Despite the wooden path specially erected to make forest exploration easier, a trek through the Gunung Mulu National Park in Sarawak, Malaysia, is no walk in the park.
The air is warm and the thick canopy of jungle trees is little protection against the oppressive heat of the sun. The stifling humidity of the damp forest air makes me feel unbearably sticky.
Yet, this jungle walk turns out to be an unforgettable experience. My eye is drawn to furry caterpillars in shades of green, orange, and yellow lounging lazily atop tree branches. In the background, birds hum while cicadas screech, and although noisy, the forest orchestra is enchanting.
Exotic species abound in the park
The Gunung Mulu National Park is a Unesco-designated World Heritage Site, and is also the biggest national park in Malaysia's largest state of Sarawak.
Despite the natural treasures within, the park remained unexplored until the late 1970s when it was first surveyed by Britain's Royal Geographic Society.
Today, the 544 sq-km park is still relatively untouched, partly because it is accessible only by plane and boat. Much of the park comprises virgin rainforest, and it is still home to the last of Sarawak's nomadic tribes, the Penans.
The Mulu Caves
The Mulu Caves are the highlight of the Gunung Mulu National Park
The highlight of the park, however, is the Mulu Caves, an intricate system of caves believed to be the most extensive in the world. To date, only 310km out of a total estimated 900km of its passages have been fully explored.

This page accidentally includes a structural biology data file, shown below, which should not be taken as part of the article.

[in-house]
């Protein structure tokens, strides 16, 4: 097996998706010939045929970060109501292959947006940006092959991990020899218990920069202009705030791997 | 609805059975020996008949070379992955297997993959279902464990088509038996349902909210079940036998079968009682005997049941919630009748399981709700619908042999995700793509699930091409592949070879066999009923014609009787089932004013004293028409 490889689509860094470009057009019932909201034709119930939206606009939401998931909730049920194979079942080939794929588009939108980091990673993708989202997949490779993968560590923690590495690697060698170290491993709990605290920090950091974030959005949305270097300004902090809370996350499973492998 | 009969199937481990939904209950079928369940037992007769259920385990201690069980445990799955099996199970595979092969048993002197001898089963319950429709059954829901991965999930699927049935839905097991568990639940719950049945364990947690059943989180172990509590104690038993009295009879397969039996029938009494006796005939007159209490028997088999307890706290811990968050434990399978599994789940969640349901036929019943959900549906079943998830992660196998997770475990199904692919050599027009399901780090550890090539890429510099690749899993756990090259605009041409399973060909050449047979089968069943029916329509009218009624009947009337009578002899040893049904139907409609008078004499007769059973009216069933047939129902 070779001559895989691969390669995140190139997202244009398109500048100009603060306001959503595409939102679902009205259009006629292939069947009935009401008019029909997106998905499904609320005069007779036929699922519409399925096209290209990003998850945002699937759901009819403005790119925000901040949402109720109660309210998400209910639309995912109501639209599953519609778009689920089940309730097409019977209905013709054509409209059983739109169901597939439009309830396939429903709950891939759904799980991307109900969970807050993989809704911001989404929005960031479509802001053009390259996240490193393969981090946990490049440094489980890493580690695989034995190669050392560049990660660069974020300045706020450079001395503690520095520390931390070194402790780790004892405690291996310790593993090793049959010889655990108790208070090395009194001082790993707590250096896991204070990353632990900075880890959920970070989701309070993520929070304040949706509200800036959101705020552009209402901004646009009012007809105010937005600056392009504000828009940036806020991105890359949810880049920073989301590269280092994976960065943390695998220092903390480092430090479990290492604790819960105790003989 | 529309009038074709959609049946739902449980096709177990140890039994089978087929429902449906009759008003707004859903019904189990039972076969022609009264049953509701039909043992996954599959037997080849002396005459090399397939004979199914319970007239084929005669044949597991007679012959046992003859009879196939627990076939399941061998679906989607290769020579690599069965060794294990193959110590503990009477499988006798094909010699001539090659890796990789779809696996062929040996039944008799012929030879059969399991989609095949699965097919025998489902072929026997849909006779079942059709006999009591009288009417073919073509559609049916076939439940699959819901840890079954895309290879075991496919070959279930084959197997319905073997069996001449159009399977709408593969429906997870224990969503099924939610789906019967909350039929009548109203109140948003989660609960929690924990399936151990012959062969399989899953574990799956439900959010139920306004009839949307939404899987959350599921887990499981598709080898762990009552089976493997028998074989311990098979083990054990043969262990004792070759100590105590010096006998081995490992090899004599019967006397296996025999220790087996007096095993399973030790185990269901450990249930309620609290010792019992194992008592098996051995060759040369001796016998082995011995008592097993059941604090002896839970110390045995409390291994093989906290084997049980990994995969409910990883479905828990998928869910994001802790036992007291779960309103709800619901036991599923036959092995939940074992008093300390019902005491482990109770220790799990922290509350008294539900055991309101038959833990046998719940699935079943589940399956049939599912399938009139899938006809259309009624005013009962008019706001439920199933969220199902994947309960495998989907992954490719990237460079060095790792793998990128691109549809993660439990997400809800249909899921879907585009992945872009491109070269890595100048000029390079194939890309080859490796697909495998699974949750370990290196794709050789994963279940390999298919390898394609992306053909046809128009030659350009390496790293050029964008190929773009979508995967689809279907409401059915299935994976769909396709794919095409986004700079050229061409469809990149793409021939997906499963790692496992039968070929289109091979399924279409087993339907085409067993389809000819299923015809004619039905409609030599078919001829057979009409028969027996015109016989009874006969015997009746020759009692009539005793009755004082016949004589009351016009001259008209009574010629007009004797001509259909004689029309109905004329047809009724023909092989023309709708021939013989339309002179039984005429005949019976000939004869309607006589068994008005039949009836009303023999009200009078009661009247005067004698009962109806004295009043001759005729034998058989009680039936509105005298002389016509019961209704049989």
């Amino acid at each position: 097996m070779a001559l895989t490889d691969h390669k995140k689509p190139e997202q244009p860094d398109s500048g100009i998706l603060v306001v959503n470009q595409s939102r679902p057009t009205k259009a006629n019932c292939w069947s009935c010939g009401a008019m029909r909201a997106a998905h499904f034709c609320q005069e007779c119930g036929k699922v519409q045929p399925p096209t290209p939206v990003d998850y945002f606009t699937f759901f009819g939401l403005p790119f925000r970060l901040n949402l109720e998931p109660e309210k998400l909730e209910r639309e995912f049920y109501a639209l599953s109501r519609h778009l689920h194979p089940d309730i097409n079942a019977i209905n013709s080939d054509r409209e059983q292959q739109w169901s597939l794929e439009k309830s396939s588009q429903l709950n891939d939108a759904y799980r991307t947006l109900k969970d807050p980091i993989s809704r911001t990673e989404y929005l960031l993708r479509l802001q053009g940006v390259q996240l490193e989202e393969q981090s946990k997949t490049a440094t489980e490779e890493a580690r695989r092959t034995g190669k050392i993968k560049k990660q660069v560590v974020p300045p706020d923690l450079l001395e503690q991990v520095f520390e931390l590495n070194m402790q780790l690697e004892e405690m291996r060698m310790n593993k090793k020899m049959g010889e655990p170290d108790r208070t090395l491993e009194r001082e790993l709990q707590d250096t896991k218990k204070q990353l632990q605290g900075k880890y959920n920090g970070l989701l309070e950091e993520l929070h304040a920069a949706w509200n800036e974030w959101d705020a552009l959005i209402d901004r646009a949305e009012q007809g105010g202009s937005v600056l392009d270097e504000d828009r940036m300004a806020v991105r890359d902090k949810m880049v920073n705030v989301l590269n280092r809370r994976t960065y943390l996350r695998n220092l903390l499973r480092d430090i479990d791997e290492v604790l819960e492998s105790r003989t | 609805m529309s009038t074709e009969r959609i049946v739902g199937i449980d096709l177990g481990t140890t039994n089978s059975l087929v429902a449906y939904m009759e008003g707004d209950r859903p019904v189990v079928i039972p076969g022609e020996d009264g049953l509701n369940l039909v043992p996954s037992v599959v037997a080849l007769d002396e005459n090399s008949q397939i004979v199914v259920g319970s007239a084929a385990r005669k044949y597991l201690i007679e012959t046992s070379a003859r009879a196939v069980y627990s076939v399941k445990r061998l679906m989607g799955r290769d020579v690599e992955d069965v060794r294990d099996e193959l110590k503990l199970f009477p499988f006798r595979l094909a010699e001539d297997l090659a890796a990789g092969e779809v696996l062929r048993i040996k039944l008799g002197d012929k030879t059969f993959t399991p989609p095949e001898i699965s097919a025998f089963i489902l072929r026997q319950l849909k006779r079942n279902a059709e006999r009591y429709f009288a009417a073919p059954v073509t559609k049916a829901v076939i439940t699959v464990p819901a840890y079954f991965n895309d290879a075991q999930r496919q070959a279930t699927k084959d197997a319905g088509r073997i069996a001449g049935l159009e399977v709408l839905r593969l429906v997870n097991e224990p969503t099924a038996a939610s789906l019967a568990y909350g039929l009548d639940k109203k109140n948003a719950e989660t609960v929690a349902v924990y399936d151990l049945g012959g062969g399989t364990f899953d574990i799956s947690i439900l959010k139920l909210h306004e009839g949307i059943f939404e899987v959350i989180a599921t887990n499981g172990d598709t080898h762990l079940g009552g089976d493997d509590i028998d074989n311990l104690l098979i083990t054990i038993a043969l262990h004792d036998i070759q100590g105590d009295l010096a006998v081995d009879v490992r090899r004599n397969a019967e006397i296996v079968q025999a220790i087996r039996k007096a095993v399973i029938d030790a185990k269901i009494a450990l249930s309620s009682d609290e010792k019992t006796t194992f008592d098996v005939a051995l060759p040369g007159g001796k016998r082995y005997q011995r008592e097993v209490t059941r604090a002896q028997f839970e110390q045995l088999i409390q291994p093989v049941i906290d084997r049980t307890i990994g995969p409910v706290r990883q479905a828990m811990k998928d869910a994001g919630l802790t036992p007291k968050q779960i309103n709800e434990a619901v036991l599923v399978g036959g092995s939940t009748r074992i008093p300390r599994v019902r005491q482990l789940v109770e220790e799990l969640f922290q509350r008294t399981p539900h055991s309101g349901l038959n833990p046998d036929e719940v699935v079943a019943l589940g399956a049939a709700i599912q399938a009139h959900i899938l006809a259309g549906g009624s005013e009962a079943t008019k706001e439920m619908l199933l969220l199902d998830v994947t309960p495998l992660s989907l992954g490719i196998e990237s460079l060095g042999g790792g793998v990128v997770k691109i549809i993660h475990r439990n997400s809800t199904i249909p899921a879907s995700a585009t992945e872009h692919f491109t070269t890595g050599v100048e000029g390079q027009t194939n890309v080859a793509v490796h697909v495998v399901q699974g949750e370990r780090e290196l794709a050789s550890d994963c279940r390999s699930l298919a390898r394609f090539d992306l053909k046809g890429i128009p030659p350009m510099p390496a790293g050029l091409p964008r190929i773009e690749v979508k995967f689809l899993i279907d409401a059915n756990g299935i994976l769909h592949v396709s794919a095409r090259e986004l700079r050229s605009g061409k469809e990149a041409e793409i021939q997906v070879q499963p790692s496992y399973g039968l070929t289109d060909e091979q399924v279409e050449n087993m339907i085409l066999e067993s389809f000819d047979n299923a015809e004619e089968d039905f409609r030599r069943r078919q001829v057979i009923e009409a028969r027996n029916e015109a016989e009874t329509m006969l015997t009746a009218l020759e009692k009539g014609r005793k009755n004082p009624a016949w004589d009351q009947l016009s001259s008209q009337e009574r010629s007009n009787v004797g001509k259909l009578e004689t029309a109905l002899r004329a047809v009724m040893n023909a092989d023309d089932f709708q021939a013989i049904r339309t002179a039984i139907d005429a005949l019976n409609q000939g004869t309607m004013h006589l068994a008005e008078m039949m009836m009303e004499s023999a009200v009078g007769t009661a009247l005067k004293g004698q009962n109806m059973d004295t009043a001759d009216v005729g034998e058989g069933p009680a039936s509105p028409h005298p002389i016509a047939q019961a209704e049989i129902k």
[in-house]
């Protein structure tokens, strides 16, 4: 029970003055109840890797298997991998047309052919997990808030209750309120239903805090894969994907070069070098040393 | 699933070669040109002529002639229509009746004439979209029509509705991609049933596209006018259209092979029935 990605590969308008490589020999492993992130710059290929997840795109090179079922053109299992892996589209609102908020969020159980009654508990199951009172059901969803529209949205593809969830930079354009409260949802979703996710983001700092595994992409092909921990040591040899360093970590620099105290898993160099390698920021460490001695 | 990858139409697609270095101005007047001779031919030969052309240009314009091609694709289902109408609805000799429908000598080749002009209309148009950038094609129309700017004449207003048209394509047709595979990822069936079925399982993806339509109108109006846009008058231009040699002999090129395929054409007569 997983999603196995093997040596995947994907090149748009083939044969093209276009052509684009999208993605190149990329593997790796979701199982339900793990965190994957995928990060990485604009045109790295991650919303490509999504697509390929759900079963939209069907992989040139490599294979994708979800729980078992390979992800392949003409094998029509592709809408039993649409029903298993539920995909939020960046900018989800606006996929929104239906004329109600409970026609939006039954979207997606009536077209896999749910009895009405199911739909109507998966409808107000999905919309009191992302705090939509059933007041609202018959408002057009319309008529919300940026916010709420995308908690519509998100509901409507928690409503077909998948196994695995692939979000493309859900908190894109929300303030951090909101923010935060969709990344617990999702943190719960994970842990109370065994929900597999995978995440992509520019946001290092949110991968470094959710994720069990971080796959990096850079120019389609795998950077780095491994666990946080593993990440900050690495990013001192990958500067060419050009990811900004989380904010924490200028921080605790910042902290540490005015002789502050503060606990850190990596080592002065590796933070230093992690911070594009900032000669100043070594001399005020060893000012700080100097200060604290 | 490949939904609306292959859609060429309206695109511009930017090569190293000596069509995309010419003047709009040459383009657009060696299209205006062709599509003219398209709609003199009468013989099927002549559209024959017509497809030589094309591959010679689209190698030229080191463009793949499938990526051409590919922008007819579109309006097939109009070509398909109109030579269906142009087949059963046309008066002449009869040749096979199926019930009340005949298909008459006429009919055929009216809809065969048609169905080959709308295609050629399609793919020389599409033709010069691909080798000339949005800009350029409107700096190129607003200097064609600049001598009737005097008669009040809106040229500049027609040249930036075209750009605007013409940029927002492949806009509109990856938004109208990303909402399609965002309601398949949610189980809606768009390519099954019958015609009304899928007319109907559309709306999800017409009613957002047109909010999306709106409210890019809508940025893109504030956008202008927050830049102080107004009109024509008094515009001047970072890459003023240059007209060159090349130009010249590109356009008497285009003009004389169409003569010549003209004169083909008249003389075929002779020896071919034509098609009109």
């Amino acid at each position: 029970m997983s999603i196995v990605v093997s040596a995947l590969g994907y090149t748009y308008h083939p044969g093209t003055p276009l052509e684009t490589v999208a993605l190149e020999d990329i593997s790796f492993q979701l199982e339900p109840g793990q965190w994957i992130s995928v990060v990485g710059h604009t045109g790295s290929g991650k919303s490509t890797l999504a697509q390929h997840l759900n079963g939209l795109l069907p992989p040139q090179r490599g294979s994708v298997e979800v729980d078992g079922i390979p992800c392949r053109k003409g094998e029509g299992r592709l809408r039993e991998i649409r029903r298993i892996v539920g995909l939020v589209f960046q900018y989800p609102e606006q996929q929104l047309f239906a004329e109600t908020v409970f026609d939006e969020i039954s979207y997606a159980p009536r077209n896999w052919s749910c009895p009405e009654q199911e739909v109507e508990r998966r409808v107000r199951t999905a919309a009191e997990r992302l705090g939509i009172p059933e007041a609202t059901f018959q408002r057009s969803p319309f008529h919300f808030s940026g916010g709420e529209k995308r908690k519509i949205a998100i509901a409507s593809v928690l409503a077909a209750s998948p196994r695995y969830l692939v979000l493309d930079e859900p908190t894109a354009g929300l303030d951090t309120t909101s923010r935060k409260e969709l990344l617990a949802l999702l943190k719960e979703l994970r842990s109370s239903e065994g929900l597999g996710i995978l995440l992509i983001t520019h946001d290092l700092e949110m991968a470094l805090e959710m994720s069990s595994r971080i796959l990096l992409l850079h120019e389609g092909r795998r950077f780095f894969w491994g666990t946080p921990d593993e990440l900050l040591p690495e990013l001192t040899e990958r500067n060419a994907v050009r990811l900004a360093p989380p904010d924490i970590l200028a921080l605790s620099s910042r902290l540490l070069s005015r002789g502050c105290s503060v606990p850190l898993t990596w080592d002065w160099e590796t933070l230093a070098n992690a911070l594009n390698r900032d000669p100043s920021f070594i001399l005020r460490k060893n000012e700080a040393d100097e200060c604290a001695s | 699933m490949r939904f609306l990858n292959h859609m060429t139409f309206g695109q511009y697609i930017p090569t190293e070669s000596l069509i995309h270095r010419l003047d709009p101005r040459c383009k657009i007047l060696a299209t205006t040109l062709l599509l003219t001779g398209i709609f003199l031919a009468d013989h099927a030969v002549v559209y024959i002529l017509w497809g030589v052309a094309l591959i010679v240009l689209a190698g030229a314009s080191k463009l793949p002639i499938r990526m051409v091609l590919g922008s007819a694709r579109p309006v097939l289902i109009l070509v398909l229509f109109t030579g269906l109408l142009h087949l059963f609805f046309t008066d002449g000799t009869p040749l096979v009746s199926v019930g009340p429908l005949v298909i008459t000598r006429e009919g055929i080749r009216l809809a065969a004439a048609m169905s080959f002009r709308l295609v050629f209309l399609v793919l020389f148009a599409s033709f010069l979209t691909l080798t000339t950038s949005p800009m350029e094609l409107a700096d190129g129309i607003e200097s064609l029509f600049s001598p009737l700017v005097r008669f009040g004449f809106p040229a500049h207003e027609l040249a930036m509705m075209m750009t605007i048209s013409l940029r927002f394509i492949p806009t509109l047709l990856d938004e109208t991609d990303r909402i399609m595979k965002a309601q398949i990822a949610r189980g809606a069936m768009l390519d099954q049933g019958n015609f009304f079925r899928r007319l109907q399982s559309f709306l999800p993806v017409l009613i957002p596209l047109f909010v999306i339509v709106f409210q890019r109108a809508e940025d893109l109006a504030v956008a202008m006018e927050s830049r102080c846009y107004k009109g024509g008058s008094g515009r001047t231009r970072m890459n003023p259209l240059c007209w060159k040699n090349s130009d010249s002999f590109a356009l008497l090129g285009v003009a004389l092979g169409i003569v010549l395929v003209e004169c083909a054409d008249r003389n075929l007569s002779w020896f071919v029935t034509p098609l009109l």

You can find the world's largest natural cave chamber, which is so huge it can hold more than 47 jumbo jets. Within the Mulu Caves, you will also find the world's largest passage and the longest cave in South-east Asia.
There are three main caves you can explore. The first I visited was the Deer Cave, named after a type of deer that were frequently sighted around the vicinity until they were hunted to extinction some decades ago.
Today, the cave is home to about three million bats, or 40 per cent of the total bat species in the world. During the day, these nocturnal creatures hide behind the cave ceilings. But once the air cools in the evening, they appear, creating a majestic sight as they swoop down in flocks to hunt and feed on the insects that also live in the cave.
The natives still practise traditional hand weaving
Wind Cave is my next stop. Perched high in the midst of the Mulu mountains, getting up there can prove a hassle for the physically challenged. I was huffing and puffing less than halfway up the 10-storey climb. I'm heading for a small section named the King's Chamber, which is filled with stalactites and stalagmites of every shape and size.
My cave exploration ends with the Clearwater Cave, the longest cave passageway in South-east Asia with a clear stream that cuts through its middle and runs for a further 108km. It has never been completely explored from end to end.
These three caves make up less than 50 per cent of the entire area of the Mulu Caves. Instead of simply following designated trails into the caves like what I did, adrenaline junkies can try their hands at adventure caving.
Some of the cave's best kept secrets, such as the hidden pools of crystal clear mountain waters and narrow cave passageways are accessible only if you dare to venture off the beaten path.